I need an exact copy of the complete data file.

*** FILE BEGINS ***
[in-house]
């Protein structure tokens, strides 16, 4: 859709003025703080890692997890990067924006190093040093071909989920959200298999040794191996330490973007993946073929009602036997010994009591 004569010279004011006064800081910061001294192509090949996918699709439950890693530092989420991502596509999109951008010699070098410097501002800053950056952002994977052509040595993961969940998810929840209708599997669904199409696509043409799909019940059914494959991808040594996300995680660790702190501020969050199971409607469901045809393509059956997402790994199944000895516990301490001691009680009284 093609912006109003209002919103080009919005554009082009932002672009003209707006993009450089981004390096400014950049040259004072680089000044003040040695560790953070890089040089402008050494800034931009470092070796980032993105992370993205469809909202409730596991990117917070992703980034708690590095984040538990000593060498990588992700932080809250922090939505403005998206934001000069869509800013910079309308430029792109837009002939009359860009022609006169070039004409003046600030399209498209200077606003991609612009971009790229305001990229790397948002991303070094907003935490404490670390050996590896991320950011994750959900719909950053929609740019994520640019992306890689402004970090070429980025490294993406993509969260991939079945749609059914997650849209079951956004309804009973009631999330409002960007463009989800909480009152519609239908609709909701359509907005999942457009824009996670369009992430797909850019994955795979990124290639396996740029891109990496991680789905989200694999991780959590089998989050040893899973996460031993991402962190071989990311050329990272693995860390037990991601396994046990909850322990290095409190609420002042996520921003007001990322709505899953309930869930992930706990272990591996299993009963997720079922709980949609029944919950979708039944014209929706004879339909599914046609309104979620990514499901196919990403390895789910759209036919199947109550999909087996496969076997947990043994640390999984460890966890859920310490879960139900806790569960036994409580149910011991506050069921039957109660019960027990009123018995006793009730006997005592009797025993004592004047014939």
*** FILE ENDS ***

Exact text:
[in-house]
């Protein structure tokens, strides 16, 4: 859709003025703080890692997890990067924006190093040093071909989920959200298999040794191996330490973007993946073929009602036997010994009591 004569010279004011006064800081910061001294192509090949996918699709439950890693530092989420991502596509999109951008010699070098410097501002800053950056952002994977052509040595993961969940998810929840209708599997669904199409696509043409799909019940059914494959991808040594996300995680660790702190501020969050199971409607469901045809393509059956997402790994199944000895516990301490001691009680009284 093609912006109003209002919103080009919005554009082009932002672009003209707006993009450089981004390096400014950049040259004072680089000044003040040695560790953070890089040089402008050494800034931009470092070796980032993105992370993205469809909202409730596991990117917070992703980034708690590095984040538990000593060498990588992700932080809250922090939505403005998206934001000069869509800013910079309308430029792109837009002939009359860009022609006169070039004409003046600030399209498209200077606003991609612009971009790229305001990229790397948002991303070094907003935490404490670390050996590896991320950011994750959900719909950053929609740019994520640019992306890689402004970090070429980025490294993406993509969260991939079945749609059914997650849209079951956004309804009973009631999330409002960007463009989800909480009152519609239908609709909701359509907005999942457009824009996670369009992430797909850019994955795979990124290639396996740029891109990496991680789905989200694999991780959590089998989050040893899973996460031993991402962190071989990311050329990272693995860390037990991601396994046990909850322990290095409190609420002042996520921003007001990322709505899953309930869930992930706990272990591996299993009963997720079922709980949609029944919950979708039944014209929706004879339909599914046609309104979620990514499901196919990403390895789910759209036919199947109550999909087996496969076997947990043994640390999984460890966890859920310490879960139900806790569960036994409580149910011991506050069921039957109660019960027990009123018995006793009730006997005592009797025993004592004047014939």